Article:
ZE: Yes, I think what's exciting about the challenges here is realizing that it's going to take AI and machine learning to catch schemes done by other machine learning. We must use these tools to our advantage, and HUMAN is poised and prepared for the future since we’ve been using machine learning in our detections for years. When it comes to fraud operations they are usually breaking some technical system, but also leaving clues behind for defenders to find. For our researchers and reverse engineers, investigating the details left behind from a sophisticated operation is what a lot of their time is focused on.
How is this thing doing it?
What did they break in order to be able to do this?
What the heck happened here?
We spend hundreds of man hours to reverse what was broken. And we don't use much machine learning for those types of manual audits. It's just people spending time. Lots of manual processes, little bits of automated collection and parsing. If given the chance AI will likely enhance our already amazing response time even more by empowering even more defenders to eliminate threats before adversaries could even discover them.
That's interesting, because when it comes to HUMAN, our mission is disrupting the economics of cybercrime. Who do you think in your opinion would be more at fault, the person using the AI for the nefarious deed or the AI company for allowing it to happen?
ZE: Both. I think the example of that is a chop shop. So if you bring in the car to be chopped, you're a criminal. If they're chopping for you and they know it's stolen; they're criminals too. Companies get shut down for that all the time where they're like, “Oh, I'm just an automobile shop. We just happen to have clients that may commit crimes.”
At some point the evidence becomes overwhelming that they're ignoring criminal activities they keep on allowing to happen and aren't policing correctly or purposely turning a blind eye.
Italy has banned ChatGPT, because of privacy and data issues when it comes to their citizens. Do you think that'll be something that more countries will do moving forward until we get more regulation on AI? Do you feel that it could be a breach of privacy and data if not overseen correctly?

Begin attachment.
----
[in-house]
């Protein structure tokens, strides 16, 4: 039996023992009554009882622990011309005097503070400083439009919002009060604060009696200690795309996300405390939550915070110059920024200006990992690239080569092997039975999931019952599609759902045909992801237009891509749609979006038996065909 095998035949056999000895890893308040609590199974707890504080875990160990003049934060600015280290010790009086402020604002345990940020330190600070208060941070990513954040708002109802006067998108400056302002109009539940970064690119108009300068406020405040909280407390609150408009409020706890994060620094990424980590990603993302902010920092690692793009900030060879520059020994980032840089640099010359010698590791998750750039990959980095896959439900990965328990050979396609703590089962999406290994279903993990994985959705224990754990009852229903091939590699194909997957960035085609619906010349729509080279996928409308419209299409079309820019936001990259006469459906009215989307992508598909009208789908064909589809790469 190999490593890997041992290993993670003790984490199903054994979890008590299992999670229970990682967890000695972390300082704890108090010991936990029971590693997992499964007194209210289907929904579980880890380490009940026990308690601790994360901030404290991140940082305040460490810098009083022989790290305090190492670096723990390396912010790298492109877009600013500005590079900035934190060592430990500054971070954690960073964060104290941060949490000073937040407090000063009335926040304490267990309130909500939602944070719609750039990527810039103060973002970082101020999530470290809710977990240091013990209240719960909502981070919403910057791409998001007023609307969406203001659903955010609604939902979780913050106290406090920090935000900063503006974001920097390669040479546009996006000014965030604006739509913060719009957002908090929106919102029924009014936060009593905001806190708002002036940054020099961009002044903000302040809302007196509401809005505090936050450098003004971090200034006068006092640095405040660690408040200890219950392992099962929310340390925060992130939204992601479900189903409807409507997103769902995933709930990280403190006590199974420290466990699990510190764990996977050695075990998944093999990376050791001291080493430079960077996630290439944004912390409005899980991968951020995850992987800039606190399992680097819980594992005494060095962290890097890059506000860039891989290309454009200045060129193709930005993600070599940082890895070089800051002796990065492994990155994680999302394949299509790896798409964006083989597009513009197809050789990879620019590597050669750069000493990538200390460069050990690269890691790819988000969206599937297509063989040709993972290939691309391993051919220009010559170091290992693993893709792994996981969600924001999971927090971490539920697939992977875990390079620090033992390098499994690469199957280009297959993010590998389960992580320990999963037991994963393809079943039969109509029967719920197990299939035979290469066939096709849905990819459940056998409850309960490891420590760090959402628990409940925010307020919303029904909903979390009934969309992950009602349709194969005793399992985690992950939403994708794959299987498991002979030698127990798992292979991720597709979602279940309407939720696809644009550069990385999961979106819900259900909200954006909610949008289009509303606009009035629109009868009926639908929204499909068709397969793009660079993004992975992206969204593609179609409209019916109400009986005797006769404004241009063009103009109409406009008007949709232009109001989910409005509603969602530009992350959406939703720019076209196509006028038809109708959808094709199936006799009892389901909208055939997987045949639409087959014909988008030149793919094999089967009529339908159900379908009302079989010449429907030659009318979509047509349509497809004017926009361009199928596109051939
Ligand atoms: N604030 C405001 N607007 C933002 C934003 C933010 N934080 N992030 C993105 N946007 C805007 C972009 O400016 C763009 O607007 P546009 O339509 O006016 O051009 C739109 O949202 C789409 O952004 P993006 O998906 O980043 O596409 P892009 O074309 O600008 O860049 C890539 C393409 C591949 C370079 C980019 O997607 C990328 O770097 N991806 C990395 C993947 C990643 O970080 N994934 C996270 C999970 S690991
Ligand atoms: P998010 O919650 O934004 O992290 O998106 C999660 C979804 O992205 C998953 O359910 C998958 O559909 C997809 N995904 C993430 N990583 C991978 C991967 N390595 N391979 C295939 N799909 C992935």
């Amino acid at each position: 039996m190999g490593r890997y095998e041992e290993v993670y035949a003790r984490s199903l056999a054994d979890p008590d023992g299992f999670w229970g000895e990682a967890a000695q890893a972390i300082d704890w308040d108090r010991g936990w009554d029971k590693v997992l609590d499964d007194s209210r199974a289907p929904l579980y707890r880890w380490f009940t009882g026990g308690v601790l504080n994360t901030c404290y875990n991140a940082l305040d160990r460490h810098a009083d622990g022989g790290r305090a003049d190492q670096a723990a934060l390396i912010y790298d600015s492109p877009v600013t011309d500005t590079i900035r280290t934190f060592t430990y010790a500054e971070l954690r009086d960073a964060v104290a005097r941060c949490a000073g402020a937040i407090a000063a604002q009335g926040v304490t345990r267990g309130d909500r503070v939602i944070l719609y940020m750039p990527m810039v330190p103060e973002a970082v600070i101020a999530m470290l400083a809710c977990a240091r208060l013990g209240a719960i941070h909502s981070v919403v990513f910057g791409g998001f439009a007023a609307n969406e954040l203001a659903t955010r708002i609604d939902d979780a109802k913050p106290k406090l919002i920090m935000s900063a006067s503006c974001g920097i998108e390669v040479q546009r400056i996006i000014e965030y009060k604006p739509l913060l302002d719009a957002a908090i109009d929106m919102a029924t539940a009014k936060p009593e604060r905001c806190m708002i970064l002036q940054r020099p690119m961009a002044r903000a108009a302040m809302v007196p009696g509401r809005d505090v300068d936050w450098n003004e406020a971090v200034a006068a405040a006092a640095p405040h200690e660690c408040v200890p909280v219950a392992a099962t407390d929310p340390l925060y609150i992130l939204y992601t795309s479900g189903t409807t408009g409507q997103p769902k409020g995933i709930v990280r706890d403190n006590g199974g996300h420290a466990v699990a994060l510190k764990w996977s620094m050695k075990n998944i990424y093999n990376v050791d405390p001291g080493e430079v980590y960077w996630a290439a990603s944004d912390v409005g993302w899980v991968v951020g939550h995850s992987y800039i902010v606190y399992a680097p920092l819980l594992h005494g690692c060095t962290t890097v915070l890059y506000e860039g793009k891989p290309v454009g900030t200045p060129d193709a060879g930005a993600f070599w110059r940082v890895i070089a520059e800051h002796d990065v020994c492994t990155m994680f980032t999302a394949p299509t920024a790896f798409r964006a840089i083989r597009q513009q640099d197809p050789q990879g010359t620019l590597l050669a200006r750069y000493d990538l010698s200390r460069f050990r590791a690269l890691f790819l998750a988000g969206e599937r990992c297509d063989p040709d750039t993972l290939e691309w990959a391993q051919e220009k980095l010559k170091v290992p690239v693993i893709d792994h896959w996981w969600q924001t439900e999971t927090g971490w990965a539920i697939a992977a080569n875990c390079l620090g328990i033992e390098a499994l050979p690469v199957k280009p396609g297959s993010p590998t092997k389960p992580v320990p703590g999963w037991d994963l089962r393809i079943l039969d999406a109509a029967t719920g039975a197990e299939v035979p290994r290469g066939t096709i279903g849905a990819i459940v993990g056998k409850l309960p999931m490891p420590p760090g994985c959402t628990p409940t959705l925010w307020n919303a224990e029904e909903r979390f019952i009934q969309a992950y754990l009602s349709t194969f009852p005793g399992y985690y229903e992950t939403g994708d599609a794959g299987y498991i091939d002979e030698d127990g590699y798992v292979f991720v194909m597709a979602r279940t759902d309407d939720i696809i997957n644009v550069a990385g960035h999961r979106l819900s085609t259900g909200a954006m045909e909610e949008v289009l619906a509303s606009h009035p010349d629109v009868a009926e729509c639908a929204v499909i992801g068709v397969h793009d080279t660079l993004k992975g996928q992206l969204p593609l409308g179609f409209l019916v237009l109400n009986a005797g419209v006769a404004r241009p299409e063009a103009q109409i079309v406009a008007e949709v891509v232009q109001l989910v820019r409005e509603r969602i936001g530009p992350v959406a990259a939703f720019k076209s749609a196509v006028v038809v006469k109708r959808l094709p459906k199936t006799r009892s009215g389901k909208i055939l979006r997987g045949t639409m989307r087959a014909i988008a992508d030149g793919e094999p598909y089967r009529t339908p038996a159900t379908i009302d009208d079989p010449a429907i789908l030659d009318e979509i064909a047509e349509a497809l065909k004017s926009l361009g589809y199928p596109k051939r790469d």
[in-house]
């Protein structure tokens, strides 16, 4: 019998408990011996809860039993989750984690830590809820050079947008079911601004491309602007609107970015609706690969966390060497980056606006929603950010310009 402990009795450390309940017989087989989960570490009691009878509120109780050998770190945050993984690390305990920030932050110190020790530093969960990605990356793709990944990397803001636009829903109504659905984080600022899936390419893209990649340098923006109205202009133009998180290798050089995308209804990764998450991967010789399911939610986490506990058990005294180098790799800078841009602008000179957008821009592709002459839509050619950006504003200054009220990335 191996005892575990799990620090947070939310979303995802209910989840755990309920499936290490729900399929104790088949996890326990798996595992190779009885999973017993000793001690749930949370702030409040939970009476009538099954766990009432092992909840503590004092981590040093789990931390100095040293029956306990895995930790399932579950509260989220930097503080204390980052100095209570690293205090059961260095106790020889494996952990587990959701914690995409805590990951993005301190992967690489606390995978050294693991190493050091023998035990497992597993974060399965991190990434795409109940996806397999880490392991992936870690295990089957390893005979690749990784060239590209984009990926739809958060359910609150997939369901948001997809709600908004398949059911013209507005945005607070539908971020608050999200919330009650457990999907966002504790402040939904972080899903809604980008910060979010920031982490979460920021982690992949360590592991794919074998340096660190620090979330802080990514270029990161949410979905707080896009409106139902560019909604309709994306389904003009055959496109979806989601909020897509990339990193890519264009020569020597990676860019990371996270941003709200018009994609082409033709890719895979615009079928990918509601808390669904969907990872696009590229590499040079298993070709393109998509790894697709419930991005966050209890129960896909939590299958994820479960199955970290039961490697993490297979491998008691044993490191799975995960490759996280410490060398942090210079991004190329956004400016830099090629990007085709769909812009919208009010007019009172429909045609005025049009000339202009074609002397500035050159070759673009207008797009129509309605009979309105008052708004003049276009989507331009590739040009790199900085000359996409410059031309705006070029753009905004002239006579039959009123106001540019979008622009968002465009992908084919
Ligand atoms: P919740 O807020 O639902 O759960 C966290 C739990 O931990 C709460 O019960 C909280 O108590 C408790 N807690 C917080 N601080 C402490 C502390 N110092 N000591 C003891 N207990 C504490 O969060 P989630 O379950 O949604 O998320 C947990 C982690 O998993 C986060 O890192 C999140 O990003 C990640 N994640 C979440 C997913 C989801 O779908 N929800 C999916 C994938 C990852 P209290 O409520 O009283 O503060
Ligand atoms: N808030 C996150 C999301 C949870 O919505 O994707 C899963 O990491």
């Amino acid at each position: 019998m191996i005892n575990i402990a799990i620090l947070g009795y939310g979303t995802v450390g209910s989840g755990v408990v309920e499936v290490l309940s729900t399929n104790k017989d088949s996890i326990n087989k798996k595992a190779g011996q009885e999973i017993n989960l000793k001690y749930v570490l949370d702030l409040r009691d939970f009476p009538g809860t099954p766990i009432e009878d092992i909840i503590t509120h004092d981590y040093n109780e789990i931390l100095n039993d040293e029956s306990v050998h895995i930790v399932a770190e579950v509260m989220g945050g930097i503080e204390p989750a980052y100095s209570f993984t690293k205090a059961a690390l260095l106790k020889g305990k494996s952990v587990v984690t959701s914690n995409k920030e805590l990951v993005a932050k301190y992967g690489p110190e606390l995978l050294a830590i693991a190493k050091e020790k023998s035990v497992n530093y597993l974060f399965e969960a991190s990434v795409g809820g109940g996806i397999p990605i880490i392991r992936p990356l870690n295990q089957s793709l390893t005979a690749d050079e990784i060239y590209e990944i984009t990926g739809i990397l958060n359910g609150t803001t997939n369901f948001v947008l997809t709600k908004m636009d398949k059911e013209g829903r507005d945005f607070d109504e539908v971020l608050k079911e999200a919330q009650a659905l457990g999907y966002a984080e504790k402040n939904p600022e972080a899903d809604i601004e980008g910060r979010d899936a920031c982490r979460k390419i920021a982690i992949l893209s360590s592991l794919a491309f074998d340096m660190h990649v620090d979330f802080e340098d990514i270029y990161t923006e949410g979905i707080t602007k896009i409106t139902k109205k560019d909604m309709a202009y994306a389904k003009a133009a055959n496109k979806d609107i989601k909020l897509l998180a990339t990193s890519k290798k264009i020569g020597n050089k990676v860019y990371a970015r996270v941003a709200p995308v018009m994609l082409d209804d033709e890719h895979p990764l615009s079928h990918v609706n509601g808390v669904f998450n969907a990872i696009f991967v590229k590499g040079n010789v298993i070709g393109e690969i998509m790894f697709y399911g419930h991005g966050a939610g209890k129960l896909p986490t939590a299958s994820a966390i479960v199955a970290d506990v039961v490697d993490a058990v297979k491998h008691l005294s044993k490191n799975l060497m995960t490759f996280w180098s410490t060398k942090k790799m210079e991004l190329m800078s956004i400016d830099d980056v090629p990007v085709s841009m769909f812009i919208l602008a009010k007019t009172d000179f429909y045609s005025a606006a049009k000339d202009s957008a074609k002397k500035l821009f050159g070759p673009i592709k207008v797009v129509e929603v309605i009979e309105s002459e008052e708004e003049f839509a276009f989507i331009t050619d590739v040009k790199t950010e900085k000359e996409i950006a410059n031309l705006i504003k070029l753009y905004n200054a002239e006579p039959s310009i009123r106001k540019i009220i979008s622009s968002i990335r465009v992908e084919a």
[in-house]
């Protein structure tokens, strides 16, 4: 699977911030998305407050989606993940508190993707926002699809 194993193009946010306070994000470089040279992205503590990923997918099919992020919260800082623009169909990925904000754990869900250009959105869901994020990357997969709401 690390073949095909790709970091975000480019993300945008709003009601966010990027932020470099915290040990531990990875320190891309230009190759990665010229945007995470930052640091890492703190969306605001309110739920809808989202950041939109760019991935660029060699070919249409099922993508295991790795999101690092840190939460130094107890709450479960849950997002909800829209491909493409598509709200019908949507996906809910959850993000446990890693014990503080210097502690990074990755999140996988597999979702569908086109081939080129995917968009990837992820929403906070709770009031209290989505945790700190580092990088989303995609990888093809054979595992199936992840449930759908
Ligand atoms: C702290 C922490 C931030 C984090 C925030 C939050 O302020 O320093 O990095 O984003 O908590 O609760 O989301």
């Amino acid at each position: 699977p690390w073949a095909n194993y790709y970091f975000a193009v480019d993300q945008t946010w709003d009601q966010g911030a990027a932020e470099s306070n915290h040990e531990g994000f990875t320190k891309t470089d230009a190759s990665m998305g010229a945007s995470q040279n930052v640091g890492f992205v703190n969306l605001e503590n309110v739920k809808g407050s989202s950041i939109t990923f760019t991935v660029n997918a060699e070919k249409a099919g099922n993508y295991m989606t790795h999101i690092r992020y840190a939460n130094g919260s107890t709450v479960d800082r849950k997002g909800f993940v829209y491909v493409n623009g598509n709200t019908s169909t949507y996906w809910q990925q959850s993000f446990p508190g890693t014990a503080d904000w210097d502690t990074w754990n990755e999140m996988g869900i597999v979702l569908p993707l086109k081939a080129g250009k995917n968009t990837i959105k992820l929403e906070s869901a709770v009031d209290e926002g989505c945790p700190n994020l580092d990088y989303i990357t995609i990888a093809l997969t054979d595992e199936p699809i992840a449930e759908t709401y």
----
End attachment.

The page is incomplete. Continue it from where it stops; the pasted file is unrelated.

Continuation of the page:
ZE: Absolutely. A lot of artificial intelligence is training one AI model off of another AI model. Not only is this unsafe, it's a huge privacy violation. And so I think probably the government of Italy did what many of us have done. You go to ChatGPT and you say, tell me the biography of a random person's name. The person does not have to be a celebrity, it will give out all types of biographical information that it's scraped from websites. Laws are different in every country and so it's almost like shooting fish in a barrel to catch the fact that they're using public data right now. And it's really bad for these companies to be scraping the public Internet without safeguards in place.
I guess nuance is a human quality.
ZE: Yes exactly, I think that these bots are obviously crawling the internet now, like in a million different contexts. You don't know where the domain country of origin is, that's not transparently labeled. There's a variety of data bubbles on the horizon where these systems that have trained themselves on third party content are going to face lawsuits. And in some countries, like Italy for example, I wouldn't be surprised that they ban reuse of someone else's content in specific circumstances.
As artificial intelligence scales and bandwidth increases, do you think AI is net positive or net negative for humanity as a whole?
ZE: I think net positive. As someone who loves technical systems, it will simplify a lot of testing processes while creating more opportunities to detect sophisticated problems. For all of the technical advances that have happened in the world, it's going to make those systems better. I'm just optimistic about more people being able to write safe code and that will in turn help with even more real world problems. It's gotta be good long-term.